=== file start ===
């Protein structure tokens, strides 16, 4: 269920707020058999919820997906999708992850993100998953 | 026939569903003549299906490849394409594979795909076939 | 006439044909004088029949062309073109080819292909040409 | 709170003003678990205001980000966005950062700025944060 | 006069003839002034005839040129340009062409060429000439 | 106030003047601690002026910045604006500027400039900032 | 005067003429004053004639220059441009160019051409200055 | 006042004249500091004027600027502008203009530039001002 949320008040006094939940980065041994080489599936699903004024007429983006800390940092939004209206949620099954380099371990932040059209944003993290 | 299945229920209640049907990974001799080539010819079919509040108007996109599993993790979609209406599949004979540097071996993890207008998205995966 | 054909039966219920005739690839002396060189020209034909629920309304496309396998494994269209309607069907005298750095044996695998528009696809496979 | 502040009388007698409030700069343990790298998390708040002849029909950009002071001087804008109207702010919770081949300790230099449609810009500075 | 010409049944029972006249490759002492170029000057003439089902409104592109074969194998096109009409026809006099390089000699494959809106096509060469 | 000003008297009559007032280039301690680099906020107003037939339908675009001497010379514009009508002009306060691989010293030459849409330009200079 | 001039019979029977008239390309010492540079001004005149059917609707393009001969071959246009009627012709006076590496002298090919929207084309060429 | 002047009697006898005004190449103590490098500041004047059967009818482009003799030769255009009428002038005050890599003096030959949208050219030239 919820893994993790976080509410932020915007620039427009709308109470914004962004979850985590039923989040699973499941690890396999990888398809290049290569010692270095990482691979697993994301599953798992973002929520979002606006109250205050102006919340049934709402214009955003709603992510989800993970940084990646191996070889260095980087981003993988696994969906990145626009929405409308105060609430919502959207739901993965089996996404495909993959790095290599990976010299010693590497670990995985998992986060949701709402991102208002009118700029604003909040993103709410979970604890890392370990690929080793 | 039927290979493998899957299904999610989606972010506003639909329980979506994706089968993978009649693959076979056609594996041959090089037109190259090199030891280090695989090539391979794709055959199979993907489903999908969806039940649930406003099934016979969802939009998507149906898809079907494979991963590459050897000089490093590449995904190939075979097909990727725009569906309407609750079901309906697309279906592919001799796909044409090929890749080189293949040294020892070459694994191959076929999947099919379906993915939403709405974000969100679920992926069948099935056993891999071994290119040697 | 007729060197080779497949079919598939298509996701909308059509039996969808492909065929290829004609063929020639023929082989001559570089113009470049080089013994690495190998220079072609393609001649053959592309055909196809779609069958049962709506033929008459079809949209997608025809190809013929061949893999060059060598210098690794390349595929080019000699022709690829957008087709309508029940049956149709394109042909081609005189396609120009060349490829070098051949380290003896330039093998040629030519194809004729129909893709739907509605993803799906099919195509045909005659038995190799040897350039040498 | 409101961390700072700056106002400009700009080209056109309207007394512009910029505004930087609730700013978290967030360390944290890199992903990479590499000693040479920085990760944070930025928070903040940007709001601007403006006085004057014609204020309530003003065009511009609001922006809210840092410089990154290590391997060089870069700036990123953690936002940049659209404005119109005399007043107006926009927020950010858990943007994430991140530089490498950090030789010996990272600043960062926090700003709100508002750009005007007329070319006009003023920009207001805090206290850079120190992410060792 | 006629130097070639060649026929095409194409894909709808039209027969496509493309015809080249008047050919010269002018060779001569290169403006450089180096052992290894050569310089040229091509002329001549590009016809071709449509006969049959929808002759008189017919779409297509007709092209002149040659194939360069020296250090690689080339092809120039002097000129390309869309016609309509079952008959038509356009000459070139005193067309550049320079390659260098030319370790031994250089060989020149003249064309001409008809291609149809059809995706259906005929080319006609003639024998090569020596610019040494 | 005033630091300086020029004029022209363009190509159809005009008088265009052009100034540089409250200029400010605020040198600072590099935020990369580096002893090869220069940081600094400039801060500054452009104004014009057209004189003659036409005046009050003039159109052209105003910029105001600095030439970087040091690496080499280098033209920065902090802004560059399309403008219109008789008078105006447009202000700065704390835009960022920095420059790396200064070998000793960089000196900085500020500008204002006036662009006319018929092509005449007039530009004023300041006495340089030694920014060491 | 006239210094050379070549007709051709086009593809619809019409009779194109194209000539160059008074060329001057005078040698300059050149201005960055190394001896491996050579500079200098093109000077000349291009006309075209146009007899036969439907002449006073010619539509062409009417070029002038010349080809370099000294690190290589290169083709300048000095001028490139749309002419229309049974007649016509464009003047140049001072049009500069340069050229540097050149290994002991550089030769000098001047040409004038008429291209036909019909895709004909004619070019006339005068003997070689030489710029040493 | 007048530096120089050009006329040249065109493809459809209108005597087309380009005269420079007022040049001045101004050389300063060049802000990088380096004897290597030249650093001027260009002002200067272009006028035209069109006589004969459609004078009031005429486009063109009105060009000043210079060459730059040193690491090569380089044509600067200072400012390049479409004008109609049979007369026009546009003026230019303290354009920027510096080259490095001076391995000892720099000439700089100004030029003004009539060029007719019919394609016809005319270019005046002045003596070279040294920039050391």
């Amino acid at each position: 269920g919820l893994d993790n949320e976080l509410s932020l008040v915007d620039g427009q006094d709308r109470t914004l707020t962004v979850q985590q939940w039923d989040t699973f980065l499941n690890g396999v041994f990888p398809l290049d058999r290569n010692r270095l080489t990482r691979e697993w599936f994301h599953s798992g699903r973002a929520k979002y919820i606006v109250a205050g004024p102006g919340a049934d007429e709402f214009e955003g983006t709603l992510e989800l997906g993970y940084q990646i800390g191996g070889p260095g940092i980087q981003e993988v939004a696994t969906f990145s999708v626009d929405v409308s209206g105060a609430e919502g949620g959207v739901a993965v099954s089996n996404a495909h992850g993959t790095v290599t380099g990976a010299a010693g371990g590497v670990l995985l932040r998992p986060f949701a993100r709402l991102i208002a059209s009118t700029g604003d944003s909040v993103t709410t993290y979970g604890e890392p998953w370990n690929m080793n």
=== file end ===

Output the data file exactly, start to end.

């Protein structure tokens, strides 16, 4: 269920707020058999919820997906999708992850993100998953 | 026939569903003549299906490849394409594979795909076939 | 006439044909004088029949062309073109080819292909040409 | 709170003003678990205001980000966005950062700025944060 | 006069003839002034005839040129340009062409060429000439 | 106030003047601690002026910045604006500027400039900032 | 005067003429004053004639220059441009160019051409200055 | 006042004249500091004027600027502008203009530039001002 949320008040006094939940980065041994080489599936699903004024007429983006800390940092939004209206949620099954380099371990932040059209944003993290 | 299945229920209640049907990974001799080539010819079919509040108007996109599993993790979609209406599949004979540097071996993890207008998205995966 | 054909039966219920005739690839002396060189020209034909629920309304496309396998494994269209309607069907005298750095044996695998528009696809496979 | 502040009388007698409030700069343990790298998390708040002849029909950009002071001087804008109207702010919770081949300790230099449609810009500075 | 010409049944029972006249490759002492170029000057003439089902409104592109074969194998096109009409026809006099390089000699494959809106096509060469 | 000003008297009559007032280039301690680099906020107003037939339908675009001497010379514009009508002009306060691989010293030459849409330009200079 | 001039019979029977008239390309010492540079001004005149059917609707393009001969071959246009009627012709006076590496002298090919929207084309060429 | 002047009697006898005004190449103590490098500041004047059967009818482009003799030769255009009428002038005050890599003096030959949208050219030239 919820893994993790976080509410932020915007620039427009709308109470914004962004979850985590039923989040699973499941690890396999990888398809290049290569010692270095990482691979697993994301599953798992973002929520979002606006109250205050102006919340049934709402214009955003709603992510989800993970940084990646191996070889260095980087981003993988696994969906990145626009929405409308105060609430919502959207739901993965089996996404495909993959790095290599990976010299010693590497670990995985998992986060949701709402991102208002009118700029604003909040993103709410979970604890890392370990690929080793 | 039927290979493998899957299904999610989606972010506003639909329980979506994706089968993978009649693959076979056609594996041959090089037109190259090199030891280090695989090539391979794709055959199979993907489903999908969806039940649930406003099934016979969802939009998507149906898809079907494979991963590459050897000089490093590449995904190939075979097909990727725009569906309407609750079901309906697309279906592919001799796909044409090929890749080189293949040294020892070459694994191959076929999947099919379906993915939403709405974000969100679920992926069948099935056993891999071994290119040697 | 007729060197080779497949079919598939298509996701909308059509039996969808492909065929290829004609063929020639023929082989001559570089113009470049080089013994690495190998220079072609393609001649053959592309055909196809779609069958049962709506033929008459079809949209997608025809190809013929061949893999060059060598210098690794390349595929080019000699022709690829957008087709309508029940049956149709394109042909081609005189396609120009060349490829070098051949380290003896330039093998040629030519194809004729129909893709739907509605993803799906099919195509045909005659038995190799040897350039040498 | 409101961390700072700056106002400009700009080209056109309207007394512009910029505004930087609730700013978290967030360390944290890199992903990479590499000693040479920085990760944070930025928070903040940007709001601007403006006085004057014609204020309530003003065009511009609001922006809210840092410089990154290590391997060089870069700036990123953690936002940049659209404005119109005399007043107006926009927020950010858990943007994430991140530089490498950090030789010996990272600043960062926090700003709100508002750009005007007329070319006009003023920009207001805090206290850079120190992410060792 | 006629130097070639060649026929095409194409894909709808039209027969496509493309015809080249008047050919010269002018060779001569290169403006450089180096052992290894050569310089040229091509002329001549590009016809071709449509006969049959929808002759008189017919779409297509007709092209002149040659194939360069020296250090690689080339092809120039002097000129390309869309016609309509079952008959038509356009000459070139005193067309550049320079390659260098030319370790031994250089060989020149003249064309001409008809291609149809059809995706259906005929080319006609003639024998090569020596610019040494 | 005033630091300086020029004029022209363009190509159809005009008088265009052009100034540089409250200029400010605020040198600072590099935020990369580096002893090869220069940081600094400039801060500054452009104004014009057209004189003659036409005046009050003039159109052209105003910029105001600095030439970087040091690496080499280098033209920065902090802004560059399309403008219109008789008078105006447009202000700065704390835009960022920095420059790396200064070998000793960089000196900085500020500008204002006036662009006319018929092509005449007039530009004023300041006495340089030694920014060491 | 006239210094050379070549007709051709086009593809619809019409009779194109194209000539160059008074060329001057005078040698300059050149201005960055190394001896491996050579500079200098093109000077000349291009006309075209146009007899036969439907002449006073010619539509062409009417070029002038010349080809370099000294690190290589290169083709300048000095001028490139749309002419229309049974007649016509464009003047140049001072049009500069340069050229540097050149290994002991550089030769000098001047040409004038008429291209036909019909895709004909004619070019006339005068003997070689030489710029040493 | 007048530096120089050009006329040249065109493809459809209108005597087309380009005269420079007022040049001045101004050389300063060049802000990088380096004897290597030249650093001027260009002002200067272009006028035209069109006589004969459609004078009031005429486009063109009105060009000043210079060459730059040193690491090569380089044509600067200072400012390049479409004008109609049979007369026009546009003026230019303290354009920027510096080259490095001076391995000892720099000439700089100004030029003004009539060029007719019919394609016809005319270019005046002045003596070279040294920039050391």
């Amino acid at each position: 269920g919820l893994d993790n949320e976080l509410s932020l008040v915007d620039g427009q006094d709308r109470t914004l707020t962004v979850q985590q939940w039923d989040t699973f980065l499941n690890g396999v041994f990888p398809l290049d058999r290569n010692r270095l080489t990482r691979e697993w599936f994301h599953s798992g699903r973002a929520k979002y919820i606006v109250a205050g004024p102006g919340a049934d007429e709402f214009e955003g983006t709603l992510e989800l997906g993970y940084q990646i800390g191996g070889p260095g940092i980087q981003e993988v939004a696994t969906f990145s999708v626009d929405v409308s209206g105060a609430e919502g949620g959207v739901a993965v099954s089996n996404a495909h992850g993959t790095v290599t380099g990976a010299a010693g371990g590497v670990l995985l932040r998992p986060f949701a993100r709402l991102i208002a059209s009118t700029g604003d944003s909040v993103t709410t993290y979970g604890e890392p998953w370990n690929m080793n």